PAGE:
Teaching to Learn, Learning to Teach

Recently, I’ve been fortunate enough to conduct a variety of workshops and community programs in the area.  The current social climate has given people a new perspective on the importance of developing a self defense practice.  This being the case, we’ve been provided a great opportunity for our academy students to step into their leadership.

DSCF3579Over the years, with each of my teachers, I very particularly recall the time when I began to be invited to “assist” during their workshops/events.  It wasn’t because I was the most advanced student but, I think, because my teachers recognized that these experiences would be lessons in accountability.  Acting as a representative of my group and my teacher, I had a responsibility to model our values, to act rightly, to be smart in appearance, to be practiced and adroit.   But equally important, it was an exercise in humility because these classes acted as a reminder of my own journey as a beginner and my ongoing attempts to process the concepts into a language that was discernible for myself and in transmission.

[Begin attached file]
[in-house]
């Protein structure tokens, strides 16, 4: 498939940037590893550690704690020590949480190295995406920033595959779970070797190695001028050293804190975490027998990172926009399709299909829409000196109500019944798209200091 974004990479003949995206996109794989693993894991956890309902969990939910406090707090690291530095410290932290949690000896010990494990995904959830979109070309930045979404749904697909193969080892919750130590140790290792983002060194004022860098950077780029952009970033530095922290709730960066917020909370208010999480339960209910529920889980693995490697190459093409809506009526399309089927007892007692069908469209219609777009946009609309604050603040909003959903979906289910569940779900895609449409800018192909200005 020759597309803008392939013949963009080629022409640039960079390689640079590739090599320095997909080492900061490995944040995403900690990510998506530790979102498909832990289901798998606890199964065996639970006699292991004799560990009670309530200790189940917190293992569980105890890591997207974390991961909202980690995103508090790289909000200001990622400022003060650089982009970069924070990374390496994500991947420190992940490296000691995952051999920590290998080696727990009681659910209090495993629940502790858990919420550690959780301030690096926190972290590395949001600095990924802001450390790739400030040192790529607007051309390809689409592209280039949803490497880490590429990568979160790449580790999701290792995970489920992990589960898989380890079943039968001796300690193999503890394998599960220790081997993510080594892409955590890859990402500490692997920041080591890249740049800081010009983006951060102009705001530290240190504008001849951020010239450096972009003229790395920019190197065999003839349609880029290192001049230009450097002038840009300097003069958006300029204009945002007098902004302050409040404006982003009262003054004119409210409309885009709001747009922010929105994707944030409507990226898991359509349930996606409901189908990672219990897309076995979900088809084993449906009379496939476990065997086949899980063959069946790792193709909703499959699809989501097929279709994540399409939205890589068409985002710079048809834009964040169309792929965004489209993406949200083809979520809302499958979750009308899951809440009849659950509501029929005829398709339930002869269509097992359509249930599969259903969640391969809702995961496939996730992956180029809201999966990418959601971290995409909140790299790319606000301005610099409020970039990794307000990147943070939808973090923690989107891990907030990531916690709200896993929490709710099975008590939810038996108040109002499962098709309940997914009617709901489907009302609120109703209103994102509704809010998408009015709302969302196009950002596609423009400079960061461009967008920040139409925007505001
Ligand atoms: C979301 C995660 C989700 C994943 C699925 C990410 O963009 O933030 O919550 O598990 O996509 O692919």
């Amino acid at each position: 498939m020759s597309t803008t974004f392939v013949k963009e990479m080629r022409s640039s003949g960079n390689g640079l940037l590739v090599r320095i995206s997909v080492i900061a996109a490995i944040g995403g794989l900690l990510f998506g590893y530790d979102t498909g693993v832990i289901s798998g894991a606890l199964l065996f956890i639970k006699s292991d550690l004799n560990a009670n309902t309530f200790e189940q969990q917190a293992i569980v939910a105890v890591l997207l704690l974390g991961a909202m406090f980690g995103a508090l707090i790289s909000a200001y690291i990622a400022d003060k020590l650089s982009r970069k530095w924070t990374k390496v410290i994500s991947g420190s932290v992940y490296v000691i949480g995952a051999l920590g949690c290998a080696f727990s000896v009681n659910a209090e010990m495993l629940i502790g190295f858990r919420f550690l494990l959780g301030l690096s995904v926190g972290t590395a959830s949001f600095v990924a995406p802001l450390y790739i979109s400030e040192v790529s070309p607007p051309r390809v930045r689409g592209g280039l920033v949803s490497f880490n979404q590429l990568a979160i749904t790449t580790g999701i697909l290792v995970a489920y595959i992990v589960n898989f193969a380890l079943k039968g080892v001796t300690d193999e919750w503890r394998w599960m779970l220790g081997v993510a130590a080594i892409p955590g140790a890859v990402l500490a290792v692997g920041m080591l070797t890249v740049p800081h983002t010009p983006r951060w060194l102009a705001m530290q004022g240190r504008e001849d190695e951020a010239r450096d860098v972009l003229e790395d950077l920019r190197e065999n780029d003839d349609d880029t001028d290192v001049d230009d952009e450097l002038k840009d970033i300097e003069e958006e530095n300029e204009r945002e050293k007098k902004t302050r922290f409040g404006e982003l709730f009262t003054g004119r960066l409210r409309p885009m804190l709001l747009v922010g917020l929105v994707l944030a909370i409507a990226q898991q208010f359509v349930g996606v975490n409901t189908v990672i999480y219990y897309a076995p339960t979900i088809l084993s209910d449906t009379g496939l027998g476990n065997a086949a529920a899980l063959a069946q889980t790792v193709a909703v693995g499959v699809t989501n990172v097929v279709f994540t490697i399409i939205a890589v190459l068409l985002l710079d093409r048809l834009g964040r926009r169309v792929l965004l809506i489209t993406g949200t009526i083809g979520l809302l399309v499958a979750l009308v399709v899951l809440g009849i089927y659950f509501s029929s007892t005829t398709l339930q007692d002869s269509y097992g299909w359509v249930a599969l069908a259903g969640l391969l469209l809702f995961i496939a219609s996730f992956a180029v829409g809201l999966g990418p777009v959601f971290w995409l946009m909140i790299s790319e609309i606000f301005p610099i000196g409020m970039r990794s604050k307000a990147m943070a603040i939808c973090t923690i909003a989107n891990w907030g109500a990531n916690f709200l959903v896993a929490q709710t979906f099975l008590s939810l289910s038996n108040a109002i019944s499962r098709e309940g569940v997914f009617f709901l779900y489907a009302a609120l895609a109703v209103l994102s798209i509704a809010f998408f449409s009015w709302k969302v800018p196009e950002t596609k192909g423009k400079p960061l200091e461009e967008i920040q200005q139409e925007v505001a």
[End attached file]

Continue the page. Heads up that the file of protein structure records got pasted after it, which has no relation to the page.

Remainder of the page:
“Teach to learn, learn to teach.”  I’ve been hearing that a lot in recent years.  What I’ve come to realize is that, this doesn’t mean that every person in the room needs to become a focal point.  Not everyone has the desire, the wherewithal, or the temperament to teach, per se.  But everyone does need to become a facilitator. “Ut facile,” to make easy. This does not mean that we should generate passivity in the learning environment, heat (tension) can be a catalyst for energy. But, as a student we can endeavor to grow to a point of simultaneously developing our own practices while propagating a learning environment which is conducive to the growth of others.

Through this”learning to teach” becomes a state of being rather than an acquisition of status.

Tools for learners/teachers:20160625_115022

  • Comport yourself with grace.
  • Ask questions to learn, not for self-aggrandizement.
  • Model focused and diligent training.
  • Err on the side of politeness to your teachers and comrades.
  • Avoid boastfulness.
  • Find lessons everywhere.
  • Prioritize fundamentals.
  • Do your best work.
  • Treat yourself and your comrades with care.

 

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